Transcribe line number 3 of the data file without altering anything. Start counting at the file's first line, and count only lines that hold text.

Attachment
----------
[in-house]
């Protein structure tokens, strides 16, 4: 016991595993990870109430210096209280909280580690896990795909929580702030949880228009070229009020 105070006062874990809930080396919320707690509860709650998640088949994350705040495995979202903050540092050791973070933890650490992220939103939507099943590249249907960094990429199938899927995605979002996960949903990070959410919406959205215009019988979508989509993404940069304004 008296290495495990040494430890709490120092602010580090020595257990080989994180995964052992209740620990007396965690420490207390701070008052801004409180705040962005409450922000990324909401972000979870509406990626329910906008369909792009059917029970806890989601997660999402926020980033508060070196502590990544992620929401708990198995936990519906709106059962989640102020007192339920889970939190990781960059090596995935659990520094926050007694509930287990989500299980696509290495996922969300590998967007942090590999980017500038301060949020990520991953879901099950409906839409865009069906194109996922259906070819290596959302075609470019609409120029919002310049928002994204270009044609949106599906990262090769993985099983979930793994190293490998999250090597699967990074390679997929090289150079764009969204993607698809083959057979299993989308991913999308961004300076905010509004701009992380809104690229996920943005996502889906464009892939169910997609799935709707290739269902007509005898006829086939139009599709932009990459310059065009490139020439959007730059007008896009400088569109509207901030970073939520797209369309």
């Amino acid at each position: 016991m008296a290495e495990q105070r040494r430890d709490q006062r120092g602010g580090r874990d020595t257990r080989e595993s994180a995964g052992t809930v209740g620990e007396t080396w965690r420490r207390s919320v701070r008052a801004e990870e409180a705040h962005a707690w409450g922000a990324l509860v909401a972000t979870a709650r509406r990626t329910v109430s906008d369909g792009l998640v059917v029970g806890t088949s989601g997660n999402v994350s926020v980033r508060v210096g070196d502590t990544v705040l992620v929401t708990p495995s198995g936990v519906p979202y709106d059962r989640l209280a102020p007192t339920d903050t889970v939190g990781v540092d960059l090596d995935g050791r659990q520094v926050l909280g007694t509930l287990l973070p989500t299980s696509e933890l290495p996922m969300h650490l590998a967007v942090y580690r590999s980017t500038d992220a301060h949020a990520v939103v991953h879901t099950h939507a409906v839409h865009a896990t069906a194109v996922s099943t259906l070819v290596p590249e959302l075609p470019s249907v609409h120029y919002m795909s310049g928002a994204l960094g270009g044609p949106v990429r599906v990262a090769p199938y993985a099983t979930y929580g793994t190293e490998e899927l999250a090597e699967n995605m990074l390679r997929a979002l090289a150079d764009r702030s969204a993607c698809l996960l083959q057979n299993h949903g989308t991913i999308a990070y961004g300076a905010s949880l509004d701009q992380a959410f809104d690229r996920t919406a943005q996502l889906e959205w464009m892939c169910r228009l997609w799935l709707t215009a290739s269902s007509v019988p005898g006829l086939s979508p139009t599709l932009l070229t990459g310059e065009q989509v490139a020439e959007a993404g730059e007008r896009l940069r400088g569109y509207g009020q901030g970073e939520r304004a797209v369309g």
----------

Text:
């Amino acid at each position: 016991m008296a290495e495990q105070r040494r430890d709490q006062r120092g602010g580090r874990d020595t257990r080989e595993s994180a995964g052992t809930v209740g620990e007396t080396w965690r420490r207390s919320v701070r008052a801004e990870e409180a705040h962005a707690w409450g922000a990324l509860v909401a972000t979870a709650r509406r990626t329910v109430s906008d369909g792009l998640v059917v029970g806890t088949s989601g997660n999402v994350s926020v980033r508060v210096g070196d502590t990544v705040l992620v929401t708990p495995s198995g936990v519906p979202y709106d059962r989640l209280a102020p007192t339920d903050t889970v939190g990781v540092d960059l090596d995935g050791r659990q520094v926050l909280g007694t509930l287990l973070p989500t299980s696509e933890l290495p996922m969300h650490l590998a967007v942090y580690r590999s980017t500038d992220a301060h949020a990520v939103v991953h879901t099950h939507a409906v839409h865009a896990t069906a194109v996922s099943t259906l070819v290596p590249e959302l075609p470019s249907v609409h120029y919002m795909s310049g928002a994204l960094g270009g044609p949106v990429r599906v990262a090769p199938y993985a099983t979930y929580g793994t190293e490998e899927l999250a090597e699967n995605m990074l390679r997929a979002l090289a150079d764009r702030s969204a993607c698809l996960l083959q057979n299993h949903g989308t991913i999308a990070y961004g300076a905010s949880l509004d701009q992380a959410f809104d690229r996920t919406a943005q996502l889906e959205w464009m892939c169910r228009l997609w799935l709707t215009a290739s269902s007509v019988p005898g006829l086939s979508p139009t599709l932009l070229t990459g310059e065009q989509v490139a020439e959007a993404g730059e007008r896009l940069r400088g569109y509207g009020q901030g970073e939520r304004a797209v369309g």